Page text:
June 10, 2014

News & Features

Auto books look at legends, design and manners

New York Times News Service

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If a picture is worth a thousand words, what about a book of pictures? Here are two books rich with images, plus two just for nostalgic reading. Readers of these auto-related books should find something of interest, either for themselves or as a Father's Day gift.

"McLaren From the Inside"

Photographs by Tyler Alexander, $50
In 1963, Tyler Alexander, a young American mechanic working in England, met a race car driver from New Zealand named Bruce McLaren. Alexander "recognized that Bruce was a special person" and soon joined the racing team McLaren was starting.

Today, the McLaren team is one of the hallowed names in Formula One, long outliving its founder, who was killed in a testing accident in 1970. But in 1963, the sport was not the slick, overproduced brand it is today. McLaren was just one of many gung-ho racing startups — part sports heroes, part barnstormers.

Alexander, who eventually rose to team director, is also a skilled (and self-taught) photographer who documented the team exhaustively in the 1960s and '70s. Many of these black-and-white photographs are compiled in "McLaren From the Inside."

Because of his role with the team, Alexander was able to capture unguarded portraits, notably of Bruce McLaren, who is seen in the most intimate photo in the book, napping on his back on a stack of tires, hands in the pockets of his white racing suit, with his feet, encased in dark loafers, propped up against a retaining wall. — Richard S. Chang

"Hard Luck Lloyd: The Complete Story of Slow-Talking, Fast-Driving Texan Lloyd Ruby"
By John Lingle, $50
If you want to pick one American driver whose career best tells the history of motor sports in the 1960s, your first choice is Mario Andretti. But Lloyd Ruby, based on his versatility, could give him a good run for that distinction.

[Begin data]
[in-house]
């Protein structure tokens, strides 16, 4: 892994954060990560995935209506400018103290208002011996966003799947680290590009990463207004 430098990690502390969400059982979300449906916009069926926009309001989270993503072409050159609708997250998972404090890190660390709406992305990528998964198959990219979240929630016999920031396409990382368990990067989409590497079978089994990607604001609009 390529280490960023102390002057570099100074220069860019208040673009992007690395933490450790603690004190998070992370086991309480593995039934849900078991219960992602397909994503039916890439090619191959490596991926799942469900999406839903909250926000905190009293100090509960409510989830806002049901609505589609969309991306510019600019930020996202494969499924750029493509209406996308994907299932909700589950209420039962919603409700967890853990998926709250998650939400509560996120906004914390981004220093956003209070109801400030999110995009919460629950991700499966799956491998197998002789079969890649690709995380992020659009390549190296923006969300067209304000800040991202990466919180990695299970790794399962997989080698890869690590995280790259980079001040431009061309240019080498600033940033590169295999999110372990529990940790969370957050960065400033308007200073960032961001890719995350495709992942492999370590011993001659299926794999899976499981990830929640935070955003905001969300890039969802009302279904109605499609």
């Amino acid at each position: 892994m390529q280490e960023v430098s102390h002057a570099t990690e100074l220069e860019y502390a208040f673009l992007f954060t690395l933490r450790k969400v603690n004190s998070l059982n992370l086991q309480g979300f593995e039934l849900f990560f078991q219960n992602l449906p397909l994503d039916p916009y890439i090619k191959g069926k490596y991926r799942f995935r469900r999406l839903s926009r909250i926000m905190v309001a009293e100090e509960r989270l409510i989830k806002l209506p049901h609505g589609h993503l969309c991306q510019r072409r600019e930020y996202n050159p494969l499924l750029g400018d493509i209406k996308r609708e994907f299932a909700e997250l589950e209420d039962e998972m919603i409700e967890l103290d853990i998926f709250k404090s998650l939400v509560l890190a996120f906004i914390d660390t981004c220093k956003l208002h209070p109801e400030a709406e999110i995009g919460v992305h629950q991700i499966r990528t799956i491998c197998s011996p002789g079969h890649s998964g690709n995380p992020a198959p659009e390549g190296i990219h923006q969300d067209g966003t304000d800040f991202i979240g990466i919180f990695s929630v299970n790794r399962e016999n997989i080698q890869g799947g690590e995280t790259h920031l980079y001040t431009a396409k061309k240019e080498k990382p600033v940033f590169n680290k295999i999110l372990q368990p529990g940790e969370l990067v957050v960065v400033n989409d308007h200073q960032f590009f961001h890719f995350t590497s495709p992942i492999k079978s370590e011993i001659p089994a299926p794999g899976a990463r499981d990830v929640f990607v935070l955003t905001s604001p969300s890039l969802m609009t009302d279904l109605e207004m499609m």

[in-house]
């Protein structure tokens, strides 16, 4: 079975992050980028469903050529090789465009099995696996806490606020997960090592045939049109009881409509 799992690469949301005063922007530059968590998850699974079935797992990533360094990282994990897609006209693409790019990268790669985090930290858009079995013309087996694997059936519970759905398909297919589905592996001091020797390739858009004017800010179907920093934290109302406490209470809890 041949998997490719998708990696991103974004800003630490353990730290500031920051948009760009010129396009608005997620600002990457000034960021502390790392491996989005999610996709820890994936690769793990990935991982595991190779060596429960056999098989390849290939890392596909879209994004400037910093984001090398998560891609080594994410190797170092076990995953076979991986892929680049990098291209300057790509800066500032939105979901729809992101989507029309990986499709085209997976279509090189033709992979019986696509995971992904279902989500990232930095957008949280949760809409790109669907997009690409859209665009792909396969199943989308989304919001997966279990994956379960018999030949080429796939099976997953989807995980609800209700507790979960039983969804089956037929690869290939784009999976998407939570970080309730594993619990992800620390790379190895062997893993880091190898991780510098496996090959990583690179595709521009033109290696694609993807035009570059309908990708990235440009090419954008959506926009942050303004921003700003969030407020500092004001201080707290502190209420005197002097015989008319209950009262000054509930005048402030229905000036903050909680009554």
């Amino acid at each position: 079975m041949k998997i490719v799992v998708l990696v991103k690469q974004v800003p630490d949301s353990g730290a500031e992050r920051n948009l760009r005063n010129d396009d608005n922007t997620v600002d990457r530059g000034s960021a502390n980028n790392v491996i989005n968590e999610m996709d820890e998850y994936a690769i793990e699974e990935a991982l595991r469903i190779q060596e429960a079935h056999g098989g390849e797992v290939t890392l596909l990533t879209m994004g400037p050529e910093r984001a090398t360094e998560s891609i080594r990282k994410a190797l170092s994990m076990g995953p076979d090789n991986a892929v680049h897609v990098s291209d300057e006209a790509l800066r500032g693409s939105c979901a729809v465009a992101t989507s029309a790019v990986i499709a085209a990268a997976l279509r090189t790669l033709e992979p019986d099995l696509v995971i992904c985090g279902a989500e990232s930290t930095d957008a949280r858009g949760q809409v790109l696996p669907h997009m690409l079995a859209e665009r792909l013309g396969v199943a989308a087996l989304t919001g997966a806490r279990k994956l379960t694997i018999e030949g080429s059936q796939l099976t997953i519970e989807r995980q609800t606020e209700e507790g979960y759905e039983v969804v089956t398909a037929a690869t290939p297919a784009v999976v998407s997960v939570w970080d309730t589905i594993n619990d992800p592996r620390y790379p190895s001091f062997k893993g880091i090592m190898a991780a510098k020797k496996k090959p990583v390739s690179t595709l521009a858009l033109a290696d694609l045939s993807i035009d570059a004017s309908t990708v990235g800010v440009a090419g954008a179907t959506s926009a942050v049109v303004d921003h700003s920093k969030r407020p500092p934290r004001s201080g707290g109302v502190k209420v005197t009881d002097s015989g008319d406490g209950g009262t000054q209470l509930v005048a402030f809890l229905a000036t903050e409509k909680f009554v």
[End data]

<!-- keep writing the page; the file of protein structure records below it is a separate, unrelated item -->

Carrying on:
Ruby showed his skills in midgets, Indy cars, sports cars, motorcycles — and even brief forays into Formula One and NASCAR. Unfortunately, he did surpass Andretti in at least one category: bad luck at the Indianapolis 500. From 1966 to 1971, Ruby led in five of six races but each time found a way to lose, from oil leaks to fires.

Although the author, John Lingle, too easily slips into clich├ęs (and can't decide whether to refer to his subject as "Lloyd" or "Ruby"), his writing style is easily readable, and he interviews a wide array of Ruby's contemporaries.

You have to be impressed with a driver who could beat Dan Gurney, Jim Hall and Jim Clark in a sports-car race. Lucky thing for Ruby, who died in 2009 at 81, that he drew Lingle as his biographer. — Joseph Siano

"How to Be a Good Motorist"
Edited by Bodleian Library, $11
As ever, the only way to learn to drive is by hitting the road — and hoping that's all you hit.

But that's never stopped the learning-by-reading lobby from writing guides on driving.

"How to Be a Good Motorist," abridged from a British book written by Harold Pemberton in 1923, gamely confronts automotive woes, including how to handle a skid, a flat tire and livestock grazing in the road.

There are 28 chapters jammed into this little red book, small enough to tuck into a pocket. They include "Choosing a Motor-Car," "The Woman Driver" and "Oiling and Greasing."

Some advice, though nearly 100 years old, is timeless. The best comes in the chapter on learning to drive, and is probably more apt today than it was in 1923: "When driving, look on all other drivers as fools." — Dana Jennings

"Automotive Jewelry, Volume One: Mascots and Badges"
Photographs by Michael Furman, $100
For almost a century, automakers have been adding frills, logos, statues and chrome lines to tell you what the car is — and what it is all about. In Michael Furman's sumptuous book of photographs, this "automotive jewelry," as the title has it, receives star treatment. Each badge and mascot or hood ornament is lighted to bring out its every sweep and swirl, zig and zag.

In addition to documenting familiar icons with a care bordering on fetishization, "Automotive Jewelry" also serves to remind readers of the beauty of humbler shields and logos. — Aaron Betsky

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